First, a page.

|Publication number||US5131894 A|
|Application number||US 07/661,769|
|Publication date||Jul 21, 1992|
|Filing date||Feb 27, 1991|
|Priority date||Feb 27, 1991|
|Publication number||07661769, 661769, US 5131894 A, US 5131894A, US-A-5131894, US5131894 A, US5131894A|
|Inventors||Gregory J. Hilker|
|Original Assignee||Dana Corporation|
|Export Citation||BiBTeX, EndNote, RefMan|
|Patent Citations (10), Referenced by (29), Classifications (12), Legal Events (9)|
|External Links: USPTO, USPTO Assignment, Espacenet|
The present invention relates generally to shaft retention systems. More particularly, the present invention discloses a novel axle shaft retention system for maintaining a shaft fixed to a gear in a differential assembly.
Differentials are typically utilized in transmitting rotation from a first drive shaft to a pair of driven shafts. The assembly of the shafts and associated gears into a differential case is sometimes quite complex, and there is a desire to releasably attach the driven shafts to the gears, such that the shafts can be removed without disassembling the differential. Several prior art methods and systems are known.
In one system disclosed in U.S. Pat. No. 1,115,536, C-shaped clips are placed within a groove in the shaft to maintain the shaft fixed relative to a driven gear. Although relatively simple, this system may not securely maintain the shaft within the side gear.
A more complex securing system is disclosed in U.S. Pat. No. 4,630,506. Although this system does perform quite well, it is still desirable to achieve a less complex system.
It is therefore an object of the present invention to disclose a axle shaft retention system for connecting a shaft to a gear within an assembled differential that is relatively simple, and easy to utilize.
In a disclosed embodiment of the present invention, an inner end of a shaft extends through a bore in a driven side gear within a differential case. The interior of the differential case is accessible through a window in the case. In assembling the shaft to the gear, the shaft is first inserted through the gear bore, and through a spring washer placed adjacent to the inner end of the bore. A clip is then placed on the shaft end between the inner end of the shaft and the spring washer. The clip and washer abut an inner face of the driven gear, fixing the shaft axially relative to the gear. In a disclosed embodiment of the present invention, there are means to prevent rotation of the clip relative to the spring washer.
In a preferred embodiment of the present invention, the rotation prevention means include a tab extending off of the spring washer and into a notch in the clip. In a most preferred embodiment of the present invention, the member is a pair of projecting tabs extending off the spring washer over a small angular extend, and the clip member is generally C-shaped, with the notch being formed by the open end of the C-shape.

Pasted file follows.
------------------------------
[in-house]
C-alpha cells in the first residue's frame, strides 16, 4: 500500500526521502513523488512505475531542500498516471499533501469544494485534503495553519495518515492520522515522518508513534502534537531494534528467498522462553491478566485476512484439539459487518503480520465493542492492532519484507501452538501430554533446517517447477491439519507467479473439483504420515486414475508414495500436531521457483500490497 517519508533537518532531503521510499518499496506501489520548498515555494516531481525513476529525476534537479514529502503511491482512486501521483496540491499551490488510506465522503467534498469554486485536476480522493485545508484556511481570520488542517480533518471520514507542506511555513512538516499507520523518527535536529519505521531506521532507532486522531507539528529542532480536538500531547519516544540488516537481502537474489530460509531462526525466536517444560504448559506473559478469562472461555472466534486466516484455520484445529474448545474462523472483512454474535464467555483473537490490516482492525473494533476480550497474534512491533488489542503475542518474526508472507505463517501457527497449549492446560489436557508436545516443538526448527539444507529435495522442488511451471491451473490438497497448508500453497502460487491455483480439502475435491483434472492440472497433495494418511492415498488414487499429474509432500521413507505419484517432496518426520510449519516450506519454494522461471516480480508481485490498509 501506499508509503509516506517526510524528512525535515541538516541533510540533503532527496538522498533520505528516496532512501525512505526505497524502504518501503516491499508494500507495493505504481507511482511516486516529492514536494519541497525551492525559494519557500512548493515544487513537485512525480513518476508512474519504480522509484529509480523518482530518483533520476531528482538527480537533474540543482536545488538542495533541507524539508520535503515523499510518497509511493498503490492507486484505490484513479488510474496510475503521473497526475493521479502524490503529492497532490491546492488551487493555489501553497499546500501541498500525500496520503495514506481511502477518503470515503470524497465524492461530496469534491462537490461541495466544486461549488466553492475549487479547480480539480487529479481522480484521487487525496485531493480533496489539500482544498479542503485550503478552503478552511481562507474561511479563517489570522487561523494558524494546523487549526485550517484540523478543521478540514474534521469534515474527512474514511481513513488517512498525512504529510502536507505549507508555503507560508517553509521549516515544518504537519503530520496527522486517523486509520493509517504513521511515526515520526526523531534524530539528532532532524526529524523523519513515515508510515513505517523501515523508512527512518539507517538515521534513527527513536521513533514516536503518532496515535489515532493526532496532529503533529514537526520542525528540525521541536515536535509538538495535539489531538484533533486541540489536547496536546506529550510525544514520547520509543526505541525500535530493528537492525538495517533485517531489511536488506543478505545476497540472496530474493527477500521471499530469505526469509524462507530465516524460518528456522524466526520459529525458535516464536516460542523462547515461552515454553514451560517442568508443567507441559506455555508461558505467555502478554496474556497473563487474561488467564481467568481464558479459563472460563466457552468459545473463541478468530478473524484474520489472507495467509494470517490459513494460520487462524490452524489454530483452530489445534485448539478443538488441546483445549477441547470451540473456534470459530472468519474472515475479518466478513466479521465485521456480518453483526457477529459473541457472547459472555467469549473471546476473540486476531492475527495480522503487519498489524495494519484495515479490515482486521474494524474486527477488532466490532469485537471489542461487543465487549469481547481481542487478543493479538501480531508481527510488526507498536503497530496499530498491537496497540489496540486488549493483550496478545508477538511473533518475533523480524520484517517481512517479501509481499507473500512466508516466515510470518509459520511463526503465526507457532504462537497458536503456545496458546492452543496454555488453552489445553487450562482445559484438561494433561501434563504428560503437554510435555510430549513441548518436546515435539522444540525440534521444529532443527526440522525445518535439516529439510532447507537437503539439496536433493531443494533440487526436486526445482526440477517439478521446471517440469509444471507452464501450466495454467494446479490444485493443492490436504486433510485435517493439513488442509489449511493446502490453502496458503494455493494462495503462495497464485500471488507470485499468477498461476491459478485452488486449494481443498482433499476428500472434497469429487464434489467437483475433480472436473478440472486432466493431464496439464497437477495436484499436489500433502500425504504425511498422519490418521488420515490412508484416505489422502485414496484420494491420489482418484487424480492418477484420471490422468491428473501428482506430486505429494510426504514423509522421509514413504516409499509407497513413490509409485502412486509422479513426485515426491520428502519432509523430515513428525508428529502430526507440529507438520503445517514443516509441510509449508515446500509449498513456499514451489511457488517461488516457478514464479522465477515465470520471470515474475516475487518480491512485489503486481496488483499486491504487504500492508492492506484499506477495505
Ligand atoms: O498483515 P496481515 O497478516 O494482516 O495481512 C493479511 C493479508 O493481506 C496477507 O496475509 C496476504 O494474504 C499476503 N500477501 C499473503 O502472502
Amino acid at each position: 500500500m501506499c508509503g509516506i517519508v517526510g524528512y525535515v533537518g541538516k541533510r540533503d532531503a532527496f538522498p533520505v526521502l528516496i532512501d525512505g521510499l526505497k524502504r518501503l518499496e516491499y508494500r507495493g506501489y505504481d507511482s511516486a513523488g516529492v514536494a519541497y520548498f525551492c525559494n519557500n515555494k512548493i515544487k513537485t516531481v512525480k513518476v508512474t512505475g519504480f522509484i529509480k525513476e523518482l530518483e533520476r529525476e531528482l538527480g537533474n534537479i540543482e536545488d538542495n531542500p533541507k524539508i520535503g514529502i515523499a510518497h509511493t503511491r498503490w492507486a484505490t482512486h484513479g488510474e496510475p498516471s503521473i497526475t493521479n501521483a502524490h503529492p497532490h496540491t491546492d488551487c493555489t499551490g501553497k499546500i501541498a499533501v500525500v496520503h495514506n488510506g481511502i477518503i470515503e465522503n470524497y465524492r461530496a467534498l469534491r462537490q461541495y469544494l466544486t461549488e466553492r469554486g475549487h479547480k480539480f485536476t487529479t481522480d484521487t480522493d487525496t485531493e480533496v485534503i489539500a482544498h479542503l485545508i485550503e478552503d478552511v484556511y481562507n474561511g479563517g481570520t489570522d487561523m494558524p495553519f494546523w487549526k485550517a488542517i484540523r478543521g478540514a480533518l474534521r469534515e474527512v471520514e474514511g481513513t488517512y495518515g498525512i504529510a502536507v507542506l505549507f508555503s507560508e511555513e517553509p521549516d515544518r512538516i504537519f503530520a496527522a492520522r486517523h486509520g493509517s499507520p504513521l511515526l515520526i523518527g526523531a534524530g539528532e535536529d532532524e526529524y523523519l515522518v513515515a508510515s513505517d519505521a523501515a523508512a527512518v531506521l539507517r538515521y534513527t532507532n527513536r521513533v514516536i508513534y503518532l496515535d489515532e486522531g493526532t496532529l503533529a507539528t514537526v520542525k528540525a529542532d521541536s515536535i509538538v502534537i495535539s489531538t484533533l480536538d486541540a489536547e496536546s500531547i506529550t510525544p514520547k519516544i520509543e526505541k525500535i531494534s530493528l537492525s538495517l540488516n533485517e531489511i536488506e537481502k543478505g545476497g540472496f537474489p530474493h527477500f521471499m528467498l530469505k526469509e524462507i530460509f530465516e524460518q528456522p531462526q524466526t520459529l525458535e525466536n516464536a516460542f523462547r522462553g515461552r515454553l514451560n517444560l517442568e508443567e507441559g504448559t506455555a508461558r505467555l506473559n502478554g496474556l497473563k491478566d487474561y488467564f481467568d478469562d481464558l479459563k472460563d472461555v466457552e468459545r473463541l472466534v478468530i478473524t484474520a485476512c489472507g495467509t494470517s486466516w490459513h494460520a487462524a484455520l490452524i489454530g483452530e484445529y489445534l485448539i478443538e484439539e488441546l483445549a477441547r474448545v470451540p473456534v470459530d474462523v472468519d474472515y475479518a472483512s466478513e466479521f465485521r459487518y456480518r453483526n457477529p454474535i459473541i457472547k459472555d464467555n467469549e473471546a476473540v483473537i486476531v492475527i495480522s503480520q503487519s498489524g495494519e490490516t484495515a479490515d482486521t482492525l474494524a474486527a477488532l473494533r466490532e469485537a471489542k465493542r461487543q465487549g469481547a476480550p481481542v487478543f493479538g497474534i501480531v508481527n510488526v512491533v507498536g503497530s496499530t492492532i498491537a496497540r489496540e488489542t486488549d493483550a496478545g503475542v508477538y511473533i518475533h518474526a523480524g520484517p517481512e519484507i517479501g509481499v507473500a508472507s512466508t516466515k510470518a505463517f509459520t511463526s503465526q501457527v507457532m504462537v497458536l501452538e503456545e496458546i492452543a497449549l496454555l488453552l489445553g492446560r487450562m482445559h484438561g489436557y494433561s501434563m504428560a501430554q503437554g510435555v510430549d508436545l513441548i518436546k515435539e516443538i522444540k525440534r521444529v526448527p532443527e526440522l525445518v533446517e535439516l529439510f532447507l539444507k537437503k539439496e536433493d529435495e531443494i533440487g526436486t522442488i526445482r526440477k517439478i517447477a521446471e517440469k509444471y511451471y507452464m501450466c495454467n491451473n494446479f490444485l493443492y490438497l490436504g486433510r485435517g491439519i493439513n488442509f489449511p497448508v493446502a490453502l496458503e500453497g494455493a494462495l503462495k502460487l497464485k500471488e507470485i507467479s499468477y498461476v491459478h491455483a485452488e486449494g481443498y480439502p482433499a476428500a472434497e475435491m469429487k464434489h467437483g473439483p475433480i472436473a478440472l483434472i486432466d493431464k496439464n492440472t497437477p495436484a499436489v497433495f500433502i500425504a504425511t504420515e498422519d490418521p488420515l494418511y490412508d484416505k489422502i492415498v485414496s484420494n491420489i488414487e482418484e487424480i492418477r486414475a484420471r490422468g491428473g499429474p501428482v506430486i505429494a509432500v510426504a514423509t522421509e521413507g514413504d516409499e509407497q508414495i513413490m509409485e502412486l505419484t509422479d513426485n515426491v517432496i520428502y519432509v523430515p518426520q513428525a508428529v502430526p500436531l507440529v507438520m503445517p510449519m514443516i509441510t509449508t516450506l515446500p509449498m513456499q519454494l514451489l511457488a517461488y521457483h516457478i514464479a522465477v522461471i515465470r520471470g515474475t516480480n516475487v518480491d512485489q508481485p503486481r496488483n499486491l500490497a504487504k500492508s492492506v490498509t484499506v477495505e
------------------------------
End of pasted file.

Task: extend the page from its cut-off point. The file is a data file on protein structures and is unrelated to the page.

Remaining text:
Preferably, the spring washer and the clip are received in a groove spaced between the inner end of the shaft and an inner face of the gear that the spring washer abuts. The inner end of the shaft preferably abuts a portion of the differential, and in a preferred embodiment the pinion cross shaft, preventing further inward movement of the shaft. The spring washer abuts a counter bore formed on an inward face of the gear, preventing outward movement of the shaft. These two abutments axially fix the shaft relative to the gear. In a preferred embodiment, the clip and washer are dimensioned to be slightly larger than the extent of the groove, such that the spring washer is slightly compressed by the clip in the groove.
Preferably, the inner end of the shaft has opposed arc portions of a first diameter and opposed flat portions connecting the two arc portions. The flats are spaced from each other by a distance that is equal to, or less than, the diameter of the groove. The spring washer also has opposed arc portions at an inner periphery that are connected by flat portions. As such, the spring washer has an inner periphery configured similarly to the inner end of the shaft. When the spring washer is initially placed on the shaft, the spring washer is in a position such that the flat portions on its inner periphery align with the flats on the shaft inner end, such that the spring washer can move onto the inner end and into the groove in the shaft. The groove preferably includes flats extending from the flats on the shaft inner end such that the spring washer is constrained from rotating in the groove.